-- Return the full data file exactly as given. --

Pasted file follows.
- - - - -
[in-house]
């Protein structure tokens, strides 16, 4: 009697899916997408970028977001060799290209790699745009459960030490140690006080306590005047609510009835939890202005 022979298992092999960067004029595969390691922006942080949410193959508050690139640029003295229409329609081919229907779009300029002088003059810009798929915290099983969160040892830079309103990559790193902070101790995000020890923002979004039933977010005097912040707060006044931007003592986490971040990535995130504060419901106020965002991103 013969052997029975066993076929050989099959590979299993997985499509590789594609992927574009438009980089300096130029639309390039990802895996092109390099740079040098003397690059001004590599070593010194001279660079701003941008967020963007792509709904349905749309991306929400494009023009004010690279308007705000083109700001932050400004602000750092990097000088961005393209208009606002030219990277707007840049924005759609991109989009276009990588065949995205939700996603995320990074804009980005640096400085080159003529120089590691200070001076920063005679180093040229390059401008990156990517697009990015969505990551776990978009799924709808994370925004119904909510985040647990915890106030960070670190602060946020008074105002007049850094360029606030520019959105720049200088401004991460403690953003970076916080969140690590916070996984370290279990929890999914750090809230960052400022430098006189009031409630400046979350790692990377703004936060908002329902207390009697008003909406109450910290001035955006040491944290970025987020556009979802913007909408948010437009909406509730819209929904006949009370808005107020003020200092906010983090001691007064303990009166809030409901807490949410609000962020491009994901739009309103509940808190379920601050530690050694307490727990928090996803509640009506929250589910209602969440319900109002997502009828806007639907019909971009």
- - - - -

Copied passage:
[in-house]
């Protein structure tokens, strides 16, 4: 009697899916997408970028977001060799290209790699745009459960030490140690006080306590005047609510009835939890202005 022979298992092999960067004029595969390691922006942080949410193959508050690139640029003295229409329609081919229907779009300029002088003059810009798929915290099983969160040892830079309103990559790193902070101790995000020890923002979004039933977010005097912040707060006044931007003592986490971040990535995130504060419901106020965002991103 013969052997029975066993076929050989099959590979299993997985499509590789594609992927574009438009980089300096130029639309390039990802895996092109390099740079040098003397690059001004590599070593010194001279660079701003941008967020963007792509709904349905749309991306929400494009023009004010690279308007705000083109700001932050400004602000750092990097000088961005393209208009606002030219990277707007840049924005759609991109989009276009990588065949995205939700996603995320990074804009980005640096400085080159003529120089590691200070001076920063005679180093040229390059401008990156990517697009990015969505990551776990978009799924709808994370925004119904909510985040647990915890106030960070670190602060946020008074105002007049850094360029606030520019959105720049200088401004991460403690953003970076916080969140690590916070996984370290279990929890999914750090809230960052400022430098006189009031409630400046979350790692990377703004936060908002329902207390009697008003909406109450910290001035955006040491944290970025987020556009979802913007909408948010437009909406509730819209929904006949009370808005107020003020200092906010983090001691007064303990009166809030409901807490949410609000962020491009994901739009309103509940808190379920601050530690050694307490727990928090996803509640009506929250589910209602969440319900109002997502009828806007639907019909971009």